Sorority Noise is a four piece outfit from Hartford, Connecticut. They name check a bunch of bands that I’ve never heard as influences, such as Roswell Kid, Pinegrove, Modern Baseball, and Led Zeppelin. Oh wait…I HAVE heard Led Zeppelin a couple times, and the two sound nothing alike. The most obvious analogy to me is Weezer, who are a pretty straight forward rock band with obvious indie influence and emo appeal, though the big sound and clean production of their albums obviously sets them apart from the aesthetic of the original “emotional hardcore” bands that were in full bloom during the early to mid-90’s. Sorority Noise may not sound exactly like Weezer – they’re far more dark, with a heavy emphasis on melancholia and moodiness. However, they have a similar approach and appeal, in my mind. They understand the emotional impact of indie/alternative rock, and are able to elevate it to anthemic heights by adding in the perfect amount of stadium-ready bombast.
Heck, these guys might not even like Weezer. They might even hate them for all I know, and this paltry review may incite them to commit questionable acts of throwing star violence. Sorority Noise have some similar elements: the big catchy choruses, the big crunchy guitars and the big rock solid rhythm section. But there are a lot of reasons that my Weezer comparison is way, way off. Overall, this record is much darker and bleaker, with a pervasive slacker/junky vibe to the lyrics, even in the moment when the music itself is all bittersweet pop and candy-coated melodies, such as on the self-explanatory song, “Using.” The big difference is that Sorority Noise sound like they’re haunted. There are more atmospheric and orchestrated elements, and the dynamics are more stark. They shift gears between minimalistic, downtempo indie to frenetically upbeat pop-punk with twin harmonized guitars, sometimes within the course of the same song. At times, their lyrics go beyond simple self-deprecatory humor, and land firmly within the realm of the full-blown bummer. This shouldn’t be much of a revelation, given the title of the album.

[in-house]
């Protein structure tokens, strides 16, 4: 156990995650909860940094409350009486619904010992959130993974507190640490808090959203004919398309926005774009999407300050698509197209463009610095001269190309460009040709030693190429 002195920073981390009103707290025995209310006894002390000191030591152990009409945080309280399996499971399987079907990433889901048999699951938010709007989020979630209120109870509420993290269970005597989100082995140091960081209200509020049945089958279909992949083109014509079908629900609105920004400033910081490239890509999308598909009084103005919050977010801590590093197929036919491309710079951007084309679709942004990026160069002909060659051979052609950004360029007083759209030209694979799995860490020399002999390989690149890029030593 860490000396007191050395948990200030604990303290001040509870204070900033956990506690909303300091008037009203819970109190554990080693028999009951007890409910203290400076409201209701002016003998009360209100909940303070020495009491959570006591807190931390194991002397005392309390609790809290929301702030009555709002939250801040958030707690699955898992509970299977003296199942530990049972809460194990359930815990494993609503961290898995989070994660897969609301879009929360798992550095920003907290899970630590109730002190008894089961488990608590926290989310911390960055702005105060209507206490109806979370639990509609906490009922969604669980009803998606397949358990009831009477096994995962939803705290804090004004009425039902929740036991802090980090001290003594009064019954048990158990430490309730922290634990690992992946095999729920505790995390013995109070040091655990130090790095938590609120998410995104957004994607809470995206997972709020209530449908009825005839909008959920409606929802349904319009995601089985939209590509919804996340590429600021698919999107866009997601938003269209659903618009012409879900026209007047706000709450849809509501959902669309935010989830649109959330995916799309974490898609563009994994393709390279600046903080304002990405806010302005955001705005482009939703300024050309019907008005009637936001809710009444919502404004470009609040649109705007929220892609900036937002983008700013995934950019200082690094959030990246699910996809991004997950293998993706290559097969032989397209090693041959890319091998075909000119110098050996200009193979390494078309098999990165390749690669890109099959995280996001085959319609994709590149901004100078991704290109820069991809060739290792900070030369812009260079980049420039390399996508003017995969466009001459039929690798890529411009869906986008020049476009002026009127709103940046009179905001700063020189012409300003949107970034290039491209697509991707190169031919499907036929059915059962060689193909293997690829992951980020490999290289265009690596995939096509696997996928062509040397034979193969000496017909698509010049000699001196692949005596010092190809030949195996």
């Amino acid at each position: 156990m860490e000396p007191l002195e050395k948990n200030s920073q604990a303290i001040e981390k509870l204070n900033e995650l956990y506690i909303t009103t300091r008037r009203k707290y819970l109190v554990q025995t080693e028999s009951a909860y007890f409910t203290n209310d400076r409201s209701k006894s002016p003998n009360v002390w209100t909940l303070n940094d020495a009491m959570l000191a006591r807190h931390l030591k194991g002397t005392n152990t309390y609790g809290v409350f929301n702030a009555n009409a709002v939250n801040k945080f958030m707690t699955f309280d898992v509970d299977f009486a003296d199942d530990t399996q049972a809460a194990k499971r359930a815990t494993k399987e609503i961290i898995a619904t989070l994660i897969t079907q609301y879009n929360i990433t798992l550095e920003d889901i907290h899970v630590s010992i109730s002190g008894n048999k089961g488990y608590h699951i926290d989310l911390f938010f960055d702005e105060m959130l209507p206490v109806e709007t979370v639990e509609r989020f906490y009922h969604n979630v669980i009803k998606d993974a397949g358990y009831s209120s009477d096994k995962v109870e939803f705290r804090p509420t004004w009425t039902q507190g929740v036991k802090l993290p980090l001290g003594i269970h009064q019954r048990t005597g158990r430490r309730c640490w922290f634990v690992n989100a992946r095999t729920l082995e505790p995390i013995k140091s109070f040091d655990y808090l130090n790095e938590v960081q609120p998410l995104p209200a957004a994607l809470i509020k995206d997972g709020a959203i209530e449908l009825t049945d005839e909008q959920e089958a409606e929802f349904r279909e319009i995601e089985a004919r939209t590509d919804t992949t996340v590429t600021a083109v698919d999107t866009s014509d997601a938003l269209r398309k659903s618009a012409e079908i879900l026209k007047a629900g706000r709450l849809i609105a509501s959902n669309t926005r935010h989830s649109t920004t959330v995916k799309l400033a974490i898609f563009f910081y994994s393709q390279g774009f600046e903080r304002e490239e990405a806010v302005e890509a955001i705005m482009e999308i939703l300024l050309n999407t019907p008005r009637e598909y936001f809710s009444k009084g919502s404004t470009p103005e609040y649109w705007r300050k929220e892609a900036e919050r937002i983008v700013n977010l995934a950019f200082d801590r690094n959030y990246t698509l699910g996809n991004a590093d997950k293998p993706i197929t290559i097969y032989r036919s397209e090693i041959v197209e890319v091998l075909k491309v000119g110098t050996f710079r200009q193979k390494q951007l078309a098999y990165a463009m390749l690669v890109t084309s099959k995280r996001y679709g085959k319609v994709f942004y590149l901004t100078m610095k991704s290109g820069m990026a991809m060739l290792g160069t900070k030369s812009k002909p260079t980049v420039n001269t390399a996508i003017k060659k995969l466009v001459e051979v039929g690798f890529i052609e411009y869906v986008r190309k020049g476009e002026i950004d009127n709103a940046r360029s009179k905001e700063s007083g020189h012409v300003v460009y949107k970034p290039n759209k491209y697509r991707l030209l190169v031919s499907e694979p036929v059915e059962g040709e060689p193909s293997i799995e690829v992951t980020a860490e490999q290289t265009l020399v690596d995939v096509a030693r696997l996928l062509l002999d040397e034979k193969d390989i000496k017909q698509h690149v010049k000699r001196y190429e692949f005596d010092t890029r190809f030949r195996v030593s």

“Does hell taste as sweet as you thought, do you like what you bought?” This was the question I was left musing to myself after I’d finished the closing track “When I See You (Timberwolf)”. I was starting to feel haunted as well, though it was that pleasant, warm, fun form of haunting, as if I’d transcended the gloom veil of the mundane, and for a brief instant tasted the highs of heaven and then drank the depths of hell before I took off my headphones, bundled up, and walked down the street for that next cup of afternoon coffee.